With help from Sarah's Dad, we found out that the Junek couple my grandparents were friends with in 1940 was Sarah's great-great aunt and uncle, Edwin and Willie Ollie (Orsak) Junek.

To me, this is the quintessential Texas Czech story... Sarah and I became friends (and figured out our families are connected) by asking "Are you related to.....??" 

My grandmother (left) and
Sarah's great-great aunt, 1940.
As I was doing fieldwork for the traveling exhibition Texas Czechs: Rooted in Tradition, I was constantly coming into contact with Texas Czechs who had to basically vet me first, before feeling comfortable talking to me about their family, their traditions, their role in the community. One way this was accomplished, was by asking if I was related to this or the other Orsak somewhere in Texas. Usually I wasn't (there are a lot of Orsaks in Texas.) But follow up questions would be "Is Orsak your maiden or married name?" or "what is your mother's maiden name?" or "who were your grandparents?" or "where did your parents grow up?"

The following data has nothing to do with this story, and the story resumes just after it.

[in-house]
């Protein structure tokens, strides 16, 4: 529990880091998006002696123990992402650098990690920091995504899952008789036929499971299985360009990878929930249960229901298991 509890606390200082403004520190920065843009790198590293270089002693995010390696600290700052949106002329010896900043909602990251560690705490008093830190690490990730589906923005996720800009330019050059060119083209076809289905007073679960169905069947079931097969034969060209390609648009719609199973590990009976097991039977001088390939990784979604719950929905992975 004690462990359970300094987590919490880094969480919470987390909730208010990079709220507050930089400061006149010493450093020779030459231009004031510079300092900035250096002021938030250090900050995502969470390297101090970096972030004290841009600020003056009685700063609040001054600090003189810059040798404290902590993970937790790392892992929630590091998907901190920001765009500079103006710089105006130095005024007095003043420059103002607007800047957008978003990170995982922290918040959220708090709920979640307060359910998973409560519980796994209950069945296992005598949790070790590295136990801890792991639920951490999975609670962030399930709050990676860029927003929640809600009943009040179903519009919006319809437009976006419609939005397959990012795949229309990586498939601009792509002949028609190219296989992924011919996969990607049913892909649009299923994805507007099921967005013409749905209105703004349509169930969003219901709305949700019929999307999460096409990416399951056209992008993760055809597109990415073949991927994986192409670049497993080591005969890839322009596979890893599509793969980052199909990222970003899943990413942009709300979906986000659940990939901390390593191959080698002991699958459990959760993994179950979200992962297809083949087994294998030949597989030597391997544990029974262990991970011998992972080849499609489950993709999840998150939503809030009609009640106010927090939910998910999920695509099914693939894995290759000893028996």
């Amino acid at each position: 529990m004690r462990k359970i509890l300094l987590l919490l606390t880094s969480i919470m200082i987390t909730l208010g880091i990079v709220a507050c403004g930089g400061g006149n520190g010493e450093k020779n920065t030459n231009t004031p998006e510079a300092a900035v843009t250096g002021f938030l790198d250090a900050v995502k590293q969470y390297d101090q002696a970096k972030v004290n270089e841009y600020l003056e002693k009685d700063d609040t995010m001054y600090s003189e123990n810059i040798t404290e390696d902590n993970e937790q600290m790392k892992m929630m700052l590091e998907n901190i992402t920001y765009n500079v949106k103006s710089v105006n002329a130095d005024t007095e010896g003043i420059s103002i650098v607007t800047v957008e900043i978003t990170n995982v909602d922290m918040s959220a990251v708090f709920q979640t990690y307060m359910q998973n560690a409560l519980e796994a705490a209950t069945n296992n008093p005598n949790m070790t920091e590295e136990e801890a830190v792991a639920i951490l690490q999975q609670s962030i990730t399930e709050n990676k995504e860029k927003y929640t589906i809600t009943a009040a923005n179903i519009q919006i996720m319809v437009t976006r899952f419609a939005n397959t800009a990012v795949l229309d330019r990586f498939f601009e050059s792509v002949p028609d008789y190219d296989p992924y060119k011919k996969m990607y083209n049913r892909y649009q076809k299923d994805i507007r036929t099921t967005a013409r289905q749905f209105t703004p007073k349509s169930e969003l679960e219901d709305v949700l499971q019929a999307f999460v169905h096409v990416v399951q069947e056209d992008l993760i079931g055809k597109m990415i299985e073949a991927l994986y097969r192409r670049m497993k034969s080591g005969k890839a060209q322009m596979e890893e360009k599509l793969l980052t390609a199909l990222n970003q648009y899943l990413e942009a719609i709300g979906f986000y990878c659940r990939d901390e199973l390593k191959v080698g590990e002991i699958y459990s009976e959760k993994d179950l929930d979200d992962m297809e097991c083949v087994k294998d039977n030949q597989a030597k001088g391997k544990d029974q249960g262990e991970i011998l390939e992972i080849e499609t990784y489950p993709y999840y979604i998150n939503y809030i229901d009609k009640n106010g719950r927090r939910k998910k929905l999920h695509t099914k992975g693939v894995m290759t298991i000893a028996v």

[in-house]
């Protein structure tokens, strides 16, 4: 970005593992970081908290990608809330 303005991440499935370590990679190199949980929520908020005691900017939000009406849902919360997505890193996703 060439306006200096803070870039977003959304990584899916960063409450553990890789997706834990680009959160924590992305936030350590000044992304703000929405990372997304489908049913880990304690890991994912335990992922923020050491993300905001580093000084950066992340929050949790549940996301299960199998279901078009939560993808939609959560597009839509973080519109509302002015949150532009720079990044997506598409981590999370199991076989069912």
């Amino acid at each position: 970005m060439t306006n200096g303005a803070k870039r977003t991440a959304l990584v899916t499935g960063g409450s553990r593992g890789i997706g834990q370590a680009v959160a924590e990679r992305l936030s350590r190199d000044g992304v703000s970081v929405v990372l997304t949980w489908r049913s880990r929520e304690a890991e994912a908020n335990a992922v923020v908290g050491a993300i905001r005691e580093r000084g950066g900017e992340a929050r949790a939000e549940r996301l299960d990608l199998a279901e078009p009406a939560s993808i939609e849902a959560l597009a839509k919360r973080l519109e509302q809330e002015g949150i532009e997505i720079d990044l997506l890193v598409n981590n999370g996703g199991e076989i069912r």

My ancestors gave me plenty of ammunition to pass this test with flying colors and I am grateful. My maternal grandmother's brother was the Bishop of the Houston-Galveston diocese, and my mother's paternal grandfather was the State President of the KJT for years in the 1930s.  Another of my grandmother's brothers was a Monsignor with a serious reputation in Lavaca County for being a hard ass teacher (pardon my French) and a lead-foot. Invariably, whoever I was trying to start a discussion with in my fieldwork would know the names Morkovsky, Kallus, Migl, Marek, or Raska, etc. and I would be "taken in", so to speak.  I was suddenly accepted, a member of the clan, worthy of attention, and taken seriously. It was comforting.